Bob Dylan and the Nobel Prize
We are quite used to the idea that the Nobel Peace Prize occasionally goes to politicians who, whatever their good intentions, have in fact failed to produce peace (e.g., Woodrow Wilson in 1919, Barack Obama in 2009, and Colombian President Juan Manuel Santos this year). So my pre-programmed response to the 2016 Nobel Peace Prize is just a largely disinterested shrug. But awarding the Nobel Prize for Literature to Bob Dylan definitely got my attention!
Writing in the New York Times a few days back (October 13), journalist Anna North made a surprisingly strong argument against Dylan's prize:
Yes, Mr. Dylan is a brilliant lyricist. ... But Mr. Dylan’s writing is inseparable from his music. He is great because he is a great musician, and when the Nobel committee gives the literature prize to a musician, it misses the opportunity to honor a writer.
My immediate reaction would be to dismiss that as the typical strategy of any guild to restrict its membership. Poetry pre-dates novels not by centuries but by millennia, and almost certainly much of the ancient poetry we now study as literature originated as song. So what's her point?
She does actually have a serious point well worth considering:
As reading declines around the world, literary prizes are more important than ever. A big prize means a jump in sales and readership even for a well-known writer. But more than that, awarding the Nobel to a novelist or a poet is a way of affirming that fiction and poetry still matter, that they are crucial human endeavors worthy of international recognition.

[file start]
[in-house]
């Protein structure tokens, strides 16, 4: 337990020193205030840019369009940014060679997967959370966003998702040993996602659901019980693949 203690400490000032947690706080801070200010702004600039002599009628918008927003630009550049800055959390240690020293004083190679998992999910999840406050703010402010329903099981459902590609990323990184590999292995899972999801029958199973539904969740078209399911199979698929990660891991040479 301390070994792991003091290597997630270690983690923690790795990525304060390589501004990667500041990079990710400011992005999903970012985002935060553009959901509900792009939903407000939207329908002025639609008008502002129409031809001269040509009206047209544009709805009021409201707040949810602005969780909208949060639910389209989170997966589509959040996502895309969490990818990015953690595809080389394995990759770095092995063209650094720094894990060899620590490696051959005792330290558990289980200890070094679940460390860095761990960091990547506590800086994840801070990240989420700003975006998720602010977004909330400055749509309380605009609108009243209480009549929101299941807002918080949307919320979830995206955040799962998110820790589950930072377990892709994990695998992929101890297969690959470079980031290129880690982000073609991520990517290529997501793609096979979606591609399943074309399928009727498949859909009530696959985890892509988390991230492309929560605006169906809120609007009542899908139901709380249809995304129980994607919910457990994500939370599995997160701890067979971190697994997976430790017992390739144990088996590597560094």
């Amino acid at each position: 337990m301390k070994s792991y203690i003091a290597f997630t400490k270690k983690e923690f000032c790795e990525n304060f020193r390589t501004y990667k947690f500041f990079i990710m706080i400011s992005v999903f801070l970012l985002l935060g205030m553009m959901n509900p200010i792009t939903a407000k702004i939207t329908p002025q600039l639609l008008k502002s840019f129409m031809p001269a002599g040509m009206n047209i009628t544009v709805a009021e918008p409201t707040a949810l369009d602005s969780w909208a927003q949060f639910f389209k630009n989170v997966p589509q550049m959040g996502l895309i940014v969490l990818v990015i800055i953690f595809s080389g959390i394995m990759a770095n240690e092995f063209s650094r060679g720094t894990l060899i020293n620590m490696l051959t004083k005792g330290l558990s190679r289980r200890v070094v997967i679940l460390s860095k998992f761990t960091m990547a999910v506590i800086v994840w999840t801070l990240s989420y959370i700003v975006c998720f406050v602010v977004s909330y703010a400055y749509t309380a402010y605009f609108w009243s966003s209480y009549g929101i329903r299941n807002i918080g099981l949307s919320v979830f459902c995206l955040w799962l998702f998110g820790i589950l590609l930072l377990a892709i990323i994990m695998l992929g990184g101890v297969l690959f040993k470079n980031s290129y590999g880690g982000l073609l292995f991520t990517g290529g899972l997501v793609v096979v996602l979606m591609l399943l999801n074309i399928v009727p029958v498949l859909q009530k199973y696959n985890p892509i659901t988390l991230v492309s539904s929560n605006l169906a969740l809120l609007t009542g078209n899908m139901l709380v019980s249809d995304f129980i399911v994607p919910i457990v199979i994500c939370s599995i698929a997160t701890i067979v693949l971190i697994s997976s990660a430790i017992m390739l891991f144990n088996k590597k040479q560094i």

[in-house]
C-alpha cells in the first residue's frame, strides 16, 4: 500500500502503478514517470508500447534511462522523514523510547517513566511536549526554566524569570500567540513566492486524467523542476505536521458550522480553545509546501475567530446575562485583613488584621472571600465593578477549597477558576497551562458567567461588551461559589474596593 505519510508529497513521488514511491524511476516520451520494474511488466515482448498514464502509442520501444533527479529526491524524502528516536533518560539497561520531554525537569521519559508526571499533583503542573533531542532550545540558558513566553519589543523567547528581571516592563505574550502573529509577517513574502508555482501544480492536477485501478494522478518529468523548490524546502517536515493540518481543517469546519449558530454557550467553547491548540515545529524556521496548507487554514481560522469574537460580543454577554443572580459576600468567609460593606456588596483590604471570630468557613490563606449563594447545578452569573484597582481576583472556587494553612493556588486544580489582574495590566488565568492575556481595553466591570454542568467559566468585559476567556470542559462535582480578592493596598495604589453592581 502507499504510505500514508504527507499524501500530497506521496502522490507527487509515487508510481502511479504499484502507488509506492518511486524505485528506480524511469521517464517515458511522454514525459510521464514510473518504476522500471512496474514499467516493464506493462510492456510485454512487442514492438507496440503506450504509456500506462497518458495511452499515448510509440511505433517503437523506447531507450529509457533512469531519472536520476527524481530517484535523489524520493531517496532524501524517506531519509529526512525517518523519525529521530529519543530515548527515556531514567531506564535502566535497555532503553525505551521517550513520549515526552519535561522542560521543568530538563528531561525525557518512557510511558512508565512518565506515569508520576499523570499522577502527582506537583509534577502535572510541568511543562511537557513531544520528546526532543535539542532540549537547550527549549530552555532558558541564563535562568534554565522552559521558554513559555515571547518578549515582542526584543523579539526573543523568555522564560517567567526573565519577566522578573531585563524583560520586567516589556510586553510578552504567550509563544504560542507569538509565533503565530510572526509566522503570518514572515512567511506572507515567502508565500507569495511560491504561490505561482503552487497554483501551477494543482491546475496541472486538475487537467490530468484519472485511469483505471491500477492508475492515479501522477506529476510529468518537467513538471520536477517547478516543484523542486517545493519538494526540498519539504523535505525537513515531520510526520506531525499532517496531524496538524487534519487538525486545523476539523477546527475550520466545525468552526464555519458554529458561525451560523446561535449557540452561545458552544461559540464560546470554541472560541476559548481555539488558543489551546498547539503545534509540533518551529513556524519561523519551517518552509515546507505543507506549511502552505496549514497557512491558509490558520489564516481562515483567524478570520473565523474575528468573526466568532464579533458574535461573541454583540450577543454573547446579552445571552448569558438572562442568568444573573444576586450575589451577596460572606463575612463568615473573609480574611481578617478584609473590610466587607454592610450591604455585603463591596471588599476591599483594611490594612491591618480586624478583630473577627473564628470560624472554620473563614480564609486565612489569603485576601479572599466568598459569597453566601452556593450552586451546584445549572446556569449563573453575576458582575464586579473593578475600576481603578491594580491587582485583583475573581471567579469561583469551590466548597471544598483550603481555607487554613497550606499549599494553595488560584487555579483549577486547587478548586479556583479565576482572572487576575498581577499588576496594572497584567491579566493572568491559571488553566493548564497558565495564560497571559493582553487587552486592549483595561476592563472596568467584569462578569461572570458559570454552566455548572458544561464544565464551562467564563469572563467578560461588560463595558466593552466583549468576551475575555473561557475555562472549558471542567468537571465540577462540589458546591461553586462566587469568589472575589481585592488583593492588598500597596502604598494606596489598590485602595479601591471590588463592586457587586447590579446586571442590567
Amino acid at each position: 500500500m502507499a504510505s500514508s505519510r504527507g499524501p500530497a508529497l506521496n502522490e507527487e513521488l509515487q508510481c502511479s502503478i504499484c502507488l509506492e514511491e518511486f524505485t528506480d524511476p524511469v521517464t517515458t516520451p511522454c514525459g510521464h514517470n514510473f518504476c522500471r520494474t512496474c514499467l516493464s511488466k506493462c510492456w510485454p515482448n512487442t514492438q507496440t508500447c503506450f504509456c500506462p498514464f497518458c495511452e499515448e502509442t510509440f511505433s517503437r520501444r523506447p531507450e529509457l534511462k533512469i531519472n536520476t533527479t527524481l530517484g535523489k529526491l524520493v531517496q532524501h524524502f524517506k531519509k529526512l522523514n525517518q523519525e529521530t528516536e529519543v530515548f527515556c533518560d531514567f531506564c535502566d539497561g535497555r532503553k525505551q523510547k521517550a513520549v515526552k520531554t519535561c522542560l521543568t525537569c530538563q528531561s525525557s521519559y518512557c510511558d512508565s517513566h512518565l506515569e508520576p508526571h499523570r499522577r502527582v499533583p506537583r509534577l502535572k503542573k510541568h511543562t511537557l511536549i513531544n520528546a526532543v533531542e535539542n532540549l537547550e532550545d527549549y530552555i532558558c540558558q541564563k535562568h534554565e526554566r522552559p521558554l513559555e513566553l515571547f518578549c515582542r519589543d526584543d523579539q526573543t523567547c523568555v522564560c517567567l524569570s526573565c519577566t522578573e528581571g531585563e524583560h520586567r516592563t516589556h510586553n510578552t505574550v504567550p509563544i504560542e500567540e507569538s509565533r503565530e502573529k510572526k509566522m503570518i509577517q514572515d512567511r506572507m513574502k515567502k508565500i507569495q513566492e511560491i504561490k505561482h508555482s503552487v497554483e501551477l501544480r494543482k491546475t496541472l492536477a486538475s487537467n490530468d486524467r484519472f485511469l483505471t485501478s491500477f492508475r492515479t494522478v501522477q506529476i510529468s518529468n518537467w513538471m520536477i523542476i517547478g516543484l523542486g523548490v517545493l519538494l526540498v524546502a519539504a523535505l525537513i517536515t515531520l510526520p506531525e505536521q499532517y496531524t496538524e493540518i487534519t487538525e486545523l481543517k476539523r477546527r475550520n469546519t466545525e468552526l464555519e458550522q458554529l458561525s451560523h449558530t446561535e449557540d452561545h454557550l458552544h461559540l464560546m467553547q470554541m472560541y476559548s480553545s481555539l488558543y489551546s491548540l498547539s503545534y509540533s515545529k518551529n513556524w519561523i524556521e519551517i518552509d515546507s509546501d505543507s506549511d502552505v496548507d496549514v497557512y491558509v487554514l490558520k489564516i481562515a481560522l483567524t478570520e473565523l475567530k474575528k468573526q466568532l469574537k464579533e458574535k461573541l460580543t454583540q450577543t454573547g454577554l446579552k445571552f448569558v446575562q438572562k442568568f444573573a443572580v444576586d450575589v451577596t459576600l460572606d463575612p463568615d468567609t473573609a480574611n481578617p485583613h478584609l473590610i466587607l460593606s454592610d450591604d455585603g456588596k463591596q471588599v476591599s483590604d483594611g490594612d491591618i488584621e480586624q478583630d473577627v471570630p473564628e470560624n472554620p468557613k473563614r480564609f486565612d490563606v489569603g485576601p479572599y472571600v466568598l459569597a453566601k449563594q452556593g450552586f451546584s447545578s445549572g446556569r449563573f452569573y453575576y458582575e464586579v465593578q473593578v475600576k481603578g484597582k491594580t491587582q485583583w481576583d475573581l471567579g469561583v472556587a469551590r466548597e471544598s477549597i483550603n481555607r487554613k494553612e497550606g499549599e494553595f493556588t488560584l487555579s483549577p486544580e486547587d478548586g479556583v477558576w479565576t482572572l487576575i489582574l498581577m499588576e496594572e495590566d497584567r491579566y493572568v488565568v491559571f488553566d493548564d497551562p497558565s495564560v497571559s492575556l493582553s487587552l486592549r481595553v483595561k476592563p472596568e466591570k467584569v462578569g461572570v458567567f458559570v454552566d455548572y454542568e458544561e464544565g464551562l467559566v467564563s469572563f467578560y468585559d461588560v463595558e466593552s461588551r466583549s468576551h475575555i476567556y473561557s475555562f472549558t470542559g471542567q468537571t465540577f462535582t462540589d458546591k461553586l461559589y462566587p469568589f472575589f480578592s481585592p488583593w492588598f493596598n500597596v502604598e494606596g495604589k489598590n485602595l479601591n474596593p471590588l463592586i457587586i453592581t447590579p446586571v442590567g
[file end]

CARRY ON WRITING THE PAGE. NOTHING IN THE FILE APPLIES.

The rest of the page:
Popular music is such an endeavor too, but, for the most part, it already receives the recognition it deserves. ... Bob Dylan does not need a Nobel Prize in Literature, but literature needs a Nobel Prize.
She is correct, of course, that reading as a meaningful human activity is threatened by our contemporary lifestyle and that literary prizes provide an important affirmation of writing, whereas popular music is already richly recognized and rewarded in our society.
Perhaps the optimal solution would be to create multiple prizes for different categories of literature - including specifically categories of great contemporary significance, such as musical lyrics and theatrical screenplays. Of course, that undoubtedly would cause continued controversies about which new categories to add!
All that having been said, I believe Bob Dylan is a great musician and "author" and is eminently deserving of the Nobel Prize. Of course, many other authors of what we more conventionally have come to regard as "literature" may also deserve a prize. But just one gets to win.
Needless to say, I come at this as an aging "Baby Boomer," with the inevitable prejudice of my generation for its distinctive music. In the 1960s many of us young "Boomers" lived very modestly on meager resources, but were willing to spend on a good stereo, which we recognized as a necessary means to share in the music which -- more than politics - came closest to defining and unifying our generation. In honoring Bob Dylan, the Nobel Committee is also acknowledging the historical and social significance of my generation's musical odyssey. And that too deserves recognition.
Rev. Ronald Franco, CSP, is a member of the Missionary Society of Saint Paul the Apostle (The Paulist Fathers) and Vice-Postulator for the Canonization Cause of Paulist Founder, Isaac Hecker. He is Pastor of Immaculate Conception Parish, Knoxville, TN,